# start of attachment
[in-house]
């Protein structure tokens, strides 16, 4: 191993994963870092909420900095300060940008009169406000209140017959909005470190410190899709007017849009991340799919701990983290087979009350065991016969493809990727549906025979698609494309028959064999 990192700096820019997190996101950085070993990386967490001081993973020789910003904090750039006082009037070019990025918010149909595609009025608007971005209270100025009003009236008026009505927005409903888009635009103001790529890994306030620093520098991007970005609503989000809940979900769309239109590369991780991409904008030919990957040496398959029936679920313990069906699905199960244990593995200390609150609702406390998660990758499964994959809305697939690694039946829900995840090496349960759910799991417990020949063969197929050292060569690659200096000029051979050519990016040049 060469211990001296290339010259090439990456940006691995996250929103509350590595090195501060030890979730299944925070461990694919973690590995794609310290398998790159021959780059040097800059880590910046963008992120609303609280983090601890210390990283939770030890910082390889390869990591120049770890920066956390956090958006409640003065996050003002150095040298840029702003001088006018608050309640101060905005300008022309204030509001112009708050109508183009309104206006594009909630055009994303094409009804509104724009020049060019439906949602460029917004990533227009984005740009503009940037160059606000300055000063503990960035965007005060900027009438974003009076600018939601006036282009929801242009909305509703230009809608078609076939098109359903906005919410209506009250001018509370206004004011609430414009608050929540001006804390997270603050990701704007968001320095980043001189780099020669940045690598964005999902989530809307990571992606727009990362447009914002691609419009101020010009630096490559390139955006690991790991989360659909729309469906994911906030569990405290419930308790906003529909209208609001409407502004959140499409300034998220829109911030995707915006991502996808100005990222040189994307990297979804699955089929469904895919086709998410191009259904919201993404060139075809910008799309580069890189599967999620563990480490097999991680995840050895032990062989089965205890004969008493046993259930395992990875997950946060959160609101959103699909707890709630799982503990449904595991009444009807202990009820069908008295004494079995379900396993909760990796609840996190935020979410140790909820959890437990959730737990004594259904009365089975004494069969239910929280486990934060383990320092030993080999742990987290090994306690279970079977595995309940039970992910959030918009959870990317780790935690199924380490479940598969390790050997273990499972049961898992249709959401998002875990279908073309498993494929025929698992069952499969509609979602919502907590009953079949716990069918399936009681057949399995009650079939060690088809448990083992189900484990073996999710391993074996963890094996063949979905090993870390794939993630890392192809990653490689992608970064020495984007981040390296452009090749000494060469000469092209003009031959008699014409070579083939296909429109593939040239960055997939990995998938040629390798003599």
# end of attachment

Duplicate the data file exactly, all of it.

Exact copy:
[in-house]
């Protein structure tokens, strides 16, 4: 191993994963870092909420900095300060940008009169406000209140017959909005470190410190899709007017849009991340799919701990983290087979009350065991016969493809990727549906025979698609494309028959064999 990192700096820019997190996101950085070993990386967490001081993973020789910003904090750039006082009037070019990025918010149909595609009025608007971005209270100025009003009236008026009505927005409903888009635009103001790529890994306030620093520098991007970005609503989000809940979900769309239109590369991780991409904008030919990957040496398959029936679920313990069906699905199960244990593995200390609150609702406390998660990758499964994959809305697939690694039946829900995840090496349960759910799991417990020949063969197929050292060569690659200096000029051979050519990016040049 060469211990001296290339010259090439990456940006691995996250929103509350590595090195501060030890979730299944925070461990694919973690590995794609310290398998790159021959780059040097800059880590910046963008992120609303609280983090601890210390990283939770030890910082390889390869990591120049770890920066956390956090958006409640003065996050003002150095040298840029702003001088006018608050309640101060905005300008022309204030509001112009708050109508183009309104206006594009909630055009994303094409009804509104724009020049060019439906949602460029917004990533227009984005740009503009940037160059606000300055000063503990960035965007005060900027009438974003009076600018939601006036282009929801242009909305509703230009809608078609076939098109359903906005919410209506009250001018509370206004004011609430414009608050929540001006804390997270603050990701704007968001320095980043001189780099020669940045690598964005999902989530809307990571992606727009990362447009914002691609419009101020010009630096490559390139955006690991790991989360659909729309469906994911906030569990405290419930308790906003529909209208609001409407502004959140499409300034998220829109911030995707915006991502996808100005990222040189994307990297979804699955089929469904895919086709998410191009259904919201993404060139075809910008799309580069890189599967999620563990480490097999991680995840050895032990062989089965205890004969008493046993259930395992990875997950946060959160609101959103699909707890709630799982503990449904595991009444009807202990009820069908008295004494079995379900396993909760990796609840996190935020979410140790909820959890437990959730737990004594259904009365089975004494069969239910929280486990934060383990320092030993080999742990987290090994306690279970079977595995309940039970992910959030918009959870990317780790935690199924380490479940598969390790050997273990499972049961898992249709959401998002875990279908073309498993494929025929698992069952499969509609979602919502907590009953079949716990069918399936009681057949399995009650079939060690088809448990083992189900484990073996999710391993074996963890094996063949979905090993870390794939993630890392192809990653490689992608970064020495984007981040390296452009090749000494060469000469092209003009031959008699014409070579083939296909429109593939040239960055997939990995998938040629390798003599």